Advancements in computing power have created new opportunities for the use of numerical models in wildfire research. Models like the Wildland Fire Dynamics Simulator (WFDS) and FIRETEC attempt to represent interactions between the dominant processes that determine wildfire behavior such as convective and radiative heat transfer, aerodynamic drag and buoyant response of the atmosphere to heat released by the fire.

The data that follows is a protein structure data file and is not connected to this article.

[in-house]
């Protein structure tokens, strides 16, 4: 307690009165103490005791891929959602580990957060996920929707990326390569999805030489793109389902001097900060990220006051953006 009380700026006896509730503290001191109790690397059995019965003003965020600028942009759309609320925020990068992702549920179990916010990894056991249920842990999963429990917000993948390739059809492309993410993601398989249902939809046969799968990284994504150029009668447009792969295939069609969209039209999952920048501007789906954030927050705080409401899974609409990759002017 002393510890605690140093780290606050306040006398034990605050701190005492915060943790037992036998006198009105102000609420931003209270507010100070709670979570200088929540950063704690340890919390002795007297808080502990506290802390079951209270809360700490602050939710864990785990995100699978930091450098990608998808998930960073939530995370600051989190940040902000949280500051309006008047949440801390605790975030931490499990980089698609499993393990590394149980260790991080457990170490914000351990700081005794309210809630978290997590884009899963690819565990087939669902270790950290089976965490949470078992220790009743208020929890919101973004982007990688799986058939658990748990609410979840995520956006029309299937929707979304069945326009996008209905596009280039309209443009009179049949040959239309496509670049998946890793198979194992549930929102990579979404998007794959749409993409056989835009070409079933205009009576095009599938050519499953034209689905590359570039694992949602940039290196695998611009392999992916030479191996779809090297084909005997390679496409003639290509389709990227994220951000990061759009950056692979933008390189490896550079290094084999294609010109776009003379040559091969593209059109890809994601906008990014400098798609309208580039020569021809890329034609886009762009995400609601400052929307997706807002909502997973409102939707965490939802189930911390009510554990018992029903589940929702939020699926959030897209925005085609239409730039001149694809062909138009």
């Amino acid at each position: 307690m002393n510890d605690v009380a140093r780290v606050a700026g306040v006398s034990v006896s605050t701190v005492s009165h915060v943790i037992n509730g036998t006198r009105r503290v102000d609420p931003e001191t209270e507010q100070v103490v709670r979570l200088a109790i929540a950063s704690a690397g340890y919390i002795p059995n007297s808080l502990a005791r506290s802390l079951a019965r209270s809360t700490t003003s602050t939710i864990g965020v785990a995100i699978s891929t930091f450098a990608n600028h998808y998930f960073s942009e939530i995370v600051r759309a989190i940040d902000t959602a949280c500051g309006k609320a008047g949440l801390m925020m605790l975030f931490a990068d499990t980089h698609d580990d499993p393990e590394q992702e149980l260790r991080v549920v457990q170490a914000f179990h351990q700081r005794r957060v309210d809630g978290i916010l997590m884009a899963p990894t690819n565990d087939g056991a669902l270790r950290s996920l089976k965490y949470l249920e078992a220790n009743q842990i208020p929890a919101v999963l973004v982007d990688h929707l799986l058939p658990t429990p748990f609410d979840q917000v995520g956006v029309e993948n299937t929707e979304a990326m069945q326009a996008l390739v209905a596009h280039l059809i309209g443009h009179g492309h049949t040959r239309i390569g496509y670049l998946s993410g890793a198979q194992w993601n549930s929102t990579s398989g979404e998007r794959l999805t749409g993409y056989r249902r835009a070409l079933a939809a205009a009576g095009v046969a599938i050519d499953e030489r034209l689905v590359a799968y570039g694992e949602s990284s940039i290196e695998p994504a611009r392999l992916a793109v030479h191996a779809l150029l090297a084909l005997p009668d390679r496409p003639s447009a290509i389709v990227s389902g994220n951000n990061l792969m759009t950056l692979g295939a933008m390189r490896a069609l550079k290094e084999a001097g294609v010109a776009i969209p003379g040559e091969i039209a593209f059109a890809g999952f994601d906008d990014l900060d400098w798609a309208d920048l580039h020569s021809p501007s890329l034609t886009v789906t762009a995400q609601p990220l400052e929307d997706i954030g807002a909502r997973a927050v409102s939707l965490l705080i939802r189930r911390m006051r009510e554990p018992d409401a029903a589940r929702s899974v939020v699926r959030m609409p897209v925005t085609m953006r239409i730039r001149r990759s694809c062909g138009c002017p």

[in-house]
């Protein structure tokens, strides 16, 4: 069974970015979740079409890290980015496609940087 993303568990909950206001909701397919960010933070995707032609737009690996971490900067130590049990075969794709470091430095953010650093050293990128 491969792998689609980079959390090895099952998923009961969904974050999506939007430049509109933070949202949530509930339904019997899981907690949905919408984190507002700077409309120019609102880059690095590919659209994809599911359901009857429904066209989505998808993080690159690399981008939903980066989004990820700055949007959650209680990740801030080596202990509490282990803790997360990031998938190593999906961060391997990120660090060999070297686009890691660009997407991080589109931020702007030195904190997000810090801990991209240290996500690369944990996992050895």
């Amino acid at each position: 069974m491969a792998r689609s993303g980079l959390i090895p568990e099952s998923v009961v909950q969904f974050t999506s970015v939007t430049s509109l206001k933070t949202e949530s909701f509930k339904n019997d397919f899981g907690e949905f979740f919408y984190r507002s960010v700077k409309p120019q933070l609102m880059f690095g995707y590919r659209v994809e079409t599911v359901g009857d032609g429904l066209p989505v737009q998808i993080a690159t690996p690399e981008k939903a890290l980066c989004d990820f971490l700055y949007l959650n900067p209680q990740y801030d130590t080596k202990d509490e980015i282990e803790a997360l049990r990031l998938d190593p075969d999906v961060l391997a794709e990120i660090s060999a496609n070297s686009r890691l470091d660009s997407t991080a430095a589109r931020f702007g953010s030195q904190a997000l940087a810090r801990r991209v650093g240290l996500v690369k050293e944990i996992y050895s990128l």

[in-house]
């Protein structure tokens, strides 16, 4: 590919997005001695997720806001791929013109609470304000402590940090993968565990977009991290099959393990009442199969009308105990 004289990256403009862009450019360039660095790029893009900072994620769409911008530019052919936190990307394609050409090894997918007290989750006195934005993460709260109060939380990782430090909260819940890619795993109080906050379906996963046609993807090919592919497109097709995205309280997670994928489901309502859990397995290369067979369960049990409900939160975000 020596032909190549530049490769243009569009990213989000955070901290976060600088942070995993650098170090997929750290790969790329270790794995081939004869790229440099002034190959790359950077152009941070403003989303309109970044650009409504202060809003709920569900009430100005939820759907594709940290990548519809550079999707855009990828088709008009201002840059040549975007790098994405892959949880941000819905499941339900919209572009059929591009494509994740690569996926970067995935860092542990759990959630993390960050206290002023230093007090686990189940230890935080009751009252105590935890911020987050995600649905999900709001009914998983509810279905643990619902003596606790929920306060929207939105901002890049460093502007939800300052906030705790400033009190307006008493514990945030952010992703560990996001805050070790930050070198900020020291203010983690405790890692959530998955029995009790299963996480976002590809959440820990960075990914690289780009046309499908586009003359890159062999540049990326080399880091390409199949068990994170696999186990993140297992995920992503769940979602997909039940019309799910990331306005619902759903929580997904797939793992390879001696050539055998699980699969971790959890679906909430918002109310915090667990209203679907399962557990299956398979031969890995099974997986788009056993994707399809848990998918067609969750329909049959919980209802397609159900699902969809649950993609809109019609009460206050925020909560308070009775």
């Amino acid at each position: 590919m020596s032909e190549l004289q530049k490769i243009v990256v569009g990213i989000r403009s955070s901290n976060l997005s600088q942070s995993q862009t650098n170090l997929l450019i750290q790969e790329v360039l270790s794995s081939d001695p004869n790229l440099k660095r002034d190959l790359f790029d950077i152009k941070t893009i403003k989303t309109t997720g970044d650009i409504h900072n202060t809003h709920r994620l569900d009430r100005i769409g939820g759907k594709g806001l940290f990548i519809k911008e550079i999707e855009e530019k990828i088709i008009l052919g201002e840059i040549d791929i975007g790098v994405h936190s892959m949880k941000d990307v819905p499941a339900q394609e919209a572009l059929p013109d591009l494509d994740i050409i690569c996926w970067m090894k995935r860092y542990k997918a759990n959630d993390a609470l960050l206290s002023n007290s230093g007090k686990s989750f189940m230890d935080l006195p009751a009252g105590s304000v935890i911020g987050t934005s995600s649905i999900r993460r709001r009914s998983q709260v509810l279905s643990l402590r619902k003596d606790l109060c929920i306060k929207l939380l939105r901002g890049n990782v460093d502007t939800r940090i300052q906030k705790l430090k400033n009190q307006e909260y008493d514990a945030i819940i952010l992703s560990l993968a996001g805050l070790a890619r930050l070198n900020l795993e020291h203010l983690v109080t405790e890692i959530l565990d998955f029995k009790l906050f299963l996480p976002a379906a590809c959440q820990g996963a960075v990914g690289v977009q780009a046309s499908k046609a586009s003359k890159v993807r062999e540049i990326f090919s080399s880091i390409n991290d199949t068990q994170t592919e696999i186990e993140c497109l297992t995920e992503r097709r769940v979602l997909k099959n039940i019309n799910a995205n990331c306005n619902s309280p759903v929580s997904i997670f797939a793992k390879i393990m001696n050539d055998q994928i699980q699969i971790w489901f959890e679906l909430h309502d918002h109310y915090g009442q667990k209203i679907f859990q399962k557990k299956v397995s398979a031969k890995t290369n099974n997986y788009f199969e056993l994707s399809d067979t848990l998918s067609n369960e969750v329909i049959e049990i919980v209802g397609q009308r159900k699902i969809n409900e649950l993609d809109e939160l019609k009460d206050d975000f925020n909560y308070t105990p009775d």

The Just In Time Training (JITT) plugin for Advanced Weather Information Processing System (AWIPS) II will allow training to be integrated directly into the decision support system of the National Weather Service. By integrating training into the decision support system the barrier for operational forecasters to access training while interrogating meteorological data will be lowered therefore enhancing the training process.